Burkholderia pseudomallei capsule exacerbates respiratory melioidosis but does not afford protection against antimicrobial signaling or bacterial killing in human olfactory ensheathing cells

Dando, Samantha J., Ipe, Deepak S., Batzloff, Michael, Sullivan, Matthew J., Crossman, David K., Crowley, Michael, Strong, Emily, Kyan, Stephanie, Leclercq, Sophie Y., Ekberg, Jenny A. K., St John, James, Beacham, Ifor R. and Ulett, Glen C. (2016) Burkholderia pseudomallei capsule exacerbates respiratory melioidosis but does not afford protection against antimicrobial signaling or bacterial killing in human olfactory ensheathing cells. Infection and Immunity, 84 7: 1941-1956. doi:10.1128/IAI.01546-15

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Author Dando, Samantha J.
Ipe, Deepak S.
Batzloff, Michael
Sullivan, Matthew J.
Crossman, David K.
Crowley, Michael
Strong, Emily
Kyan, Stephanie
Leclercq, Sophie Y.
Ekberg, Jenny A. K.
St John, James
Beacham, Ifor R.
Ulett, Glen C.
Title Burkholderia pseudomallei capsule exacerbates respiratory melioidosis but does not afford protection against antimicrobial signaling or bacterial killing in human olfactory ensheathing cells
Formatted title
Burkholderia pseudomallei capsule exacerbates respiratory melioidosis but does not afford protection against antimicrobial signaling or bacterial killing in human olfactory ensheathing cells
Journal name Infection and Immunity   Check publisher's open access policy
ISSN 1098-5522
1070-6313
0019-9567
Publication date 2016-07
Year available 2016
Sub-type Article (original research)
DOI 10.1128/IAI.01546-15
Open Access Status File (Publisher version)
Volume 84
Issue 7
Start page 1941
End page 1956
Total pages 16
Place of publication Washington, DC, United States
Publisher American Society for Microbiology
Collection year 2017
Language eng
Formatted abstract
Melioidosis, caused by the bacterium Burkholderia pseudomallei, is an often severe infection that regularly involves respiratory disease following inhalation exposure. Intranasal (i.n.) inoculation of mice represents an experimental approach used to study the contributions of bacterial capsular polysaccharide I (CPS I) to virulence during acute disease. We used aerosol delivery of B. pseudomallei to establish respiratory infection in mice and studied CPS I in the context of innate immune responses. CPS I improved B. pseudomallei survival in vivo and triggered multiple cytokine responses, neutrophil infiltration, and acute inflammatory histopathology in the spleen, liver, nasal-associated lymphoid tissue, and olfactory mucosa (OM). To further explore the role of the OM response to B. pseudomallei infection, we infected human olfactory ensheathing cells (OECs) in vitro and measured bacterial invasion and the cytokine responses induced following infection. Human OECs killed >90% of the B. pseudomallei in a CPS I-independent manner and exhibited an antibacterial cytokine response comprising granulocyte colony-stimulating factor, tumor necrosis factor alpha, and several regulatory cytokines. In-depth genome-wide transcriptomic profiling of the OEC response by RNA-Seq revealed a network of signaling pathways activated in OECs following infection involving a novel group of 378 genes that encode biological pathways controlling cellular movement, inflammation, immunological disease, and molecular transport. This represents the first antimicrobial program to be described in human OECs and establishes the extensive transcriptional defense network accessible in these cells. Collectively, these findings show a role for CPS I in B. pseudomallei survival in vivo following inhalation infection and the antibacterial signaling network that exists in human OM and OECs.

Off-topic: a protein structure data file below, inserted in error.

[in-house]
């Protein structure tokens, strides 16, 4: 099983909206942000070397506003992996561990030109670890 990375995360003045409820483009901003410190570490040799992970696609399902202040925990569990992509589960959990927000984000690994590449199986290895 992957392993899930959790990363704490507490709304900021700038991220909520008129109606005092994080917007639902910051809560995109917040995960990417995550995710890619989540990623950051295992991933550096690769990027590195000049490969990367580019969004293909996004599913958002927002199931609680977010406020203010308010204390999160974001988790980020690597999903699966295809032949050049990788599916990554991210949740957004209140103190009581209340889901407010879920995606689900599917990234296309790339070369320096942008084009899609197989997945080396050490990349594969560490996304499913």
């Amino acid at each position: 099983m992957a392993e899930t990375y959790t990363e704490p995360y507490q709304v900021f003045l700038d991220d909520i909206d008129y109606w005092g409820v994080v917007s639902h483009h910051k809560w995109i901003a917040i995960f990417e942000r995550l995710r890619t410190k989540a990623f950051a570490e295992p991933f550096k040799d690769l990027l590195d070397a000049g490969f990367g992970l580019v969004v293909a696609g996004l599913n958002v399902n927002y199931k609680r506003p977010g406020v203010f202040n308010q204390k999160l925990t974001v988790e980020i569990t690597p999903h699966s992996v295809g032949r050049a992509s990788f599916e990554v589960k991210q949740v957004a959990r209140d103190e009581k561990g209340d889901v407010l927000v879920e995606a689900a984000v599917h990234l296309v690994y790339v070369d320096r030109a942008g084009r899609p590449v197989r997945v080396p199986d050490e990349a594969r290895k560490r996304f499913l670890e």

Keyword Burkholderia pseudomallei
Infection
Bacterial capsular polysaccharide I (CPS I)
Olfactory mucosa (OM)
Q-Index Code C1
Q-Index Status Provisional Code
Institutional Status UQ

Document type: Journal Article
Sub-type: Article (original research)
Collections: HERDC Pre-Audit
School of Chemistry and Molecular Biosciences
 
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